Saturday, January 30, 2010

Patti Smith at UCLA's Hammer Museum, Jan. 28th, 2010

This past Thursday night, I attended an event at UCLA’s Hammer Museum, commemorating the life and work of Harry Everett Smith – well-known to some, anonymous to most, mysterious to all. Smith was an admired figure of the counter-culture of the ‘50’s and onwards, best known for his obscure silent films and his important archival work to preserve American folk music. Patti Smith did the honors in this appropriately titled event ('Smith on Smith'), recounting some anecdotes about Harry, a relic of American lore, as well as sharing some interesting and funny tales of New York City in its yesteryears – describing the bohemian melting pot of poets, musicians, mystics and transients freely gravitating in and around the Chelsea hotel.

I’ve been to a few Patti Smith concerts before, but this event was particularly special: she interspersed readings of excerpts from her new book, Just Kids, with musical performances and spoken word poetry. Between stories about Allen Ginsberg mistaking her for a boy, hanging out at the Chelsea and bumping into Grace Slick and Jimi Hendrix, and more adventures with Harry Smith, Sam Shepard (then known to her as “Slim Shadow”), and photographer Robert Mapplethorpe (he shot the photo for Patti’s debut album, Horses), Smith spontaneously dedicated a song to J.D. Salinger, soon followed by a politically-stirring reading of “People Have the Power” in honor of Howard Zinn. Overall, it was a very enlightening and fun event – yet another reminder that I was born two score too late.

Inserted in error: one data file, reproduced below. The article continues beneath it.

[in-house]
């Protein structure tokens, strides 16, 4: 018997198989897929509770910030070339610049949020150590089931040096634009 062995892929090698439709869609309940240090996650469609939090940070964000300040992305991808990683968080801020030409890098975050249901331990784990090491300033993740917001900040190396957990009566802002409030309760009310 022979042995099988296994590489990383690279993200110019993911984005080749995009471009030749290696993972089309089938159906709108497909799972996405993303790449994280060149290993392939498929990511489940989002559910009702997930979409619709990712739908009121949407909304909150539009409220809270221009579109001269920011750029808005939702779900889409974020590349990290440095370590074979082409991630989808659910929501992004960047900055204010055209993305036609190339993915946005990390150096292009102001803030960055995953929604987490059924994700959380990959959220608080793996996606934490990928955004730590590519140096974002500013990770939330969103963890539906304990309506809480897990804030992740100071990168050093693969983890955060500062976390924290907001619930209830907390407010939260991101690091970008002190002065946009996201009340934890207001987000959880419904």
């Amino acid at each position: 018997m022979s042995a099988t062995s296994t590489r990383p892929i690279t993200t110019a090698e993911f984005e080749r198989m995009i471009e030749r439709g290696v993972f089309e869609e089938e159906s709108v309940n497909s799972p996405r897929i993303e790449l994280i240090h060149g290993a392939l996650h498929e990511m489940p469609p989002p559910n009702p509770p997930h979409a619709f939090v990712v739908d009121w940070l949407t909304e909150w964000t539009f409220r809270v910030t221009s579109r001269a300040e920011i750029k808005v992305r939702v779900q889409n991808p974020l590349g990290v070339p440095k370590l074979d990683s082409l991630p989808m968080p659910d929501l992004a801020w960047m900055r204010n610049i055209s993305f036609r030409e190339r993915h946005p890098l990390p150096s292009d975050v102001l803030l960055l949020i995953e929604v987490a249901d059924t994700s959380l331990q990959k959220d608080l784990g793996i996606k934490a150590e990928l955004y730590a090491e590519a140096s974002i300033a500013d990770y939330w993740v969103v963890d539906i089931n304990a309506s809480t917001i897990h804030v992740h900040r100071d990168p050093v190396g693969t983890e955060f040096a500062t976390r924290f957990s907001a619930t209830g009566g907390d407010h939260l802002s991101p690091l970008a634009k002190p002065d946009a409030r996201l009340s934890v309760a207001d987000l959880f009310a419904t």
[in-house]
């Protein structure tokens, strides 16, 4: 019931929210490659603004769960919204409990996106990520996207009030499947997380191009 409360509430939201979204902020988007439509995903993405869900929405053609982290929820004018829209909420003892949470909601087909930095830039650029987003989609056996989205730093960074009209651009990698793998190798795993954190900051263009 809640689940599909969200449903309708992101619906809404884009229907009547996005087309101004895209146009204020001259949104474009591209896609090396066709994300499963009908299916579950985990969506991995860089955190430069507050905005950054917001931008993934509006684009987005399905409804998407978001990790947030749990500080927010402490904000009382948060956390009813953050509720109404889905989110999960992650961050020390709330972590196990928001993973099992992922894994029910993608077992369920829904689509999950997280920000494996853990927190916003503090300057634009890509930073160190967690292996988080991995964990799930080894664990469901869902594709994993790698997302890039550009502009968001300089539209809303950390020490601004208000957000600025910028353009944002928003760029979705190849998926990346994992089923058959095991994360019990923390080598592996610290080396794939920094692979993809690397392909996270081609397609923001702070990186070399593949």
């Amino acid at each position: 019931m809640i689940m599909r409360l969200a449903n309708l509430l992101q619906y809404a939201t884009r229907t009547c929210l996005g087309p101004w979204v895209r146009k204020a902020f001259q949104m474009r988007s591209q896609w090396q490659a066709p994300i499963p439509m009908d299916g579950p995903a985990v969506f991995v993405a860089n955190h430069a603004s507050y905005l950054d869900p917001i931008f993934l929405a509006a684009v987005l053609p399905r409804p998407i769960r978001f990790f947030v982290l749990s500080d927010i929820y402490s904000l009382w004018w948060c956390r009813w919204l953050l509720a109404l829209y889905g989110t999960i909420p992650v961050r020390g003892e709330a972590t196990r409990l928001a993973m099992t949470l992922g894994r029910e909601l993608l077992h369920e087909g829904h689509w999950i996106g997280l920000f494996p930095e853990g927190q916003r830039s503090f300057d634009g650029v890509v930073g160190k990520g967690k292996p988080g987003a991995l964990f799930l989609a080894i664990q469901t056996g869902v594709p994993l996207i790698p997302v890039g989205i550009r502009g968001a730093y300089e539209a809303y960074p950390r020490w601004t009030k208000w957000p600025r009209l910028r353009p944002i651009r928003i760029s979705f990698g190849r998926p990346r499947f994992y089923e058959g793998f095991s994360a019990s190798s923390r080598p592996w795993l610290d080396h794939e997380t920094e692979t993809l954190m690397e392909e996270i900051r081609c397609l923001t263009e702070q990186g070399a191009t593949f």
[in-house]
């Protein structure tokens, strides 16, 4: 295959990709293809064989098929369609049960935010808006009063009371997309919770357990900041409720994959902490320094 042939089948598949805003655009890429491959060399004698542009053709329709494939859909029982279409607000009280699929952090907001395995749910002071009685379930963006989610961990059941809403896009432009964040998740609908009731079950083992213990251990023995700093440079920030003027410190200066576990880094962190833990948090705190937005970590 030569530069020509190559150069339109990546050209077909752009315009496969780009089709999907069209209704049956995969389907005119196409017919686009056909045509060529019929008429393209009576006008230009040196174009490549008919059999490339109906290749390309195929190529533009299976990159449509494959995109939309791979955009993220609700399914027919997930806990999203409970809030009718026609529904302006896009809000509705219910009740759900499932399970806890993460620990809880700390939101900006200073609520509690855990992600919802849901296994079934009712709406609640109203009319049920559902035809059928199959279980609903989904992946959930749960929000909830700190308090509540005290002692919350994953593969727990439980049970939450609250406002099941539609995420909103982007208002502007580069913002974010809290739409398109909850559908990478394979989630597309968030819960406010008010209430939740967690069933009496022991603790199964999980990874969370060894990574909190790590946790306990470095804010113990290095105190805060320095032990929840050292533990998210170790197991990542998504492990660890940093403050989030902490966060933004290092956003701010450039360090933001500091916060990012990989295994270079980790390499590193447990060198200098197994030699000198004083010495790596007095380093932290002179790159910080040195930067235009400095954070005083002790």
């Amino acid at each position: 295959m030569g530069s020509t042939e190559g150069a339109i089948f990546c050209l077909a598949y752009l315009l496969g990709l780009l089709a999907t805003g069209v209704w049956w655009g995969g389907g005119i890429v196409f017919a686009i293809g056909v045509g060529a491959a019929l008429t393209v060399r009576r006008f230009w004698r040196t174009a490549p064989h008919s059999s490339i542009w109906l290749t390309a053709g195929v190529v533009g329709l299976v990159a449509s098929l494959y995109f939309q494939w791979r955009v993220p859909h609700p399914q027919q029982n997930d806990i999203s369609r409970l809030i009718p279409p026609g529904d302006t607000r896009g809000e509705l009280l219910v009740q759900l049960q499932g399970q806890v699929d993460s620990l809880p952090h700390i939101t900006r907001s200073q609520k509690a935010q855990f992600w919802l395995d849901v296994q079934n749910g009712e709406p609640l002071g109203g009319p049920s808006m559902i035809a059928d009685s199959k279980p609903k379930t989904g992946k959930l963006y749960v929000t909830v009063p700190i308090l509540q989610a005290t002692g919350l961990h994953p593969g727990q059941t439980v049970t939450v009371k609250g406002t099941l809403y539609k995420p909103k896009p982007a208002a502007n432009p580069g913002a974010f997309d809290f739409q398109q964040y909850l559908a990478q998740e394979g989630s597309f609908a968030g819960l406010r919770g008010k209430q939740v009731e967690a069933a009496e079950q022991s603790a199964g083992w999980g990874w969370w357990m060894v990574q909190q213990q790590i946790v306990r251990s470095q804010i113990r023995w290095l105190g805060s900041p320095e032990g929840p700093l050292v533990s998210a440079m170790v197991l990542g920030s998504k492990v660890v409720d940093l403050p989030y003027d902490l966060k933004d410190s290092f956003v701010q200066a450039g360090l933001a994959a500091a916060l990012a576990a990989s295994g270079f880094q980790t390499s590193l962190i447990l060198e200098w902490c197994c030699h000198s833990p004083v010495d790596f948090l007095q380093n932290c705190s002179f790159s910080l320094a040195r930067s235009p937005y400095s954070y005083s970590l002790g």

Visit the Harry Smith Archives here.

Check out Patti Smith’s new book here. Purchase it here.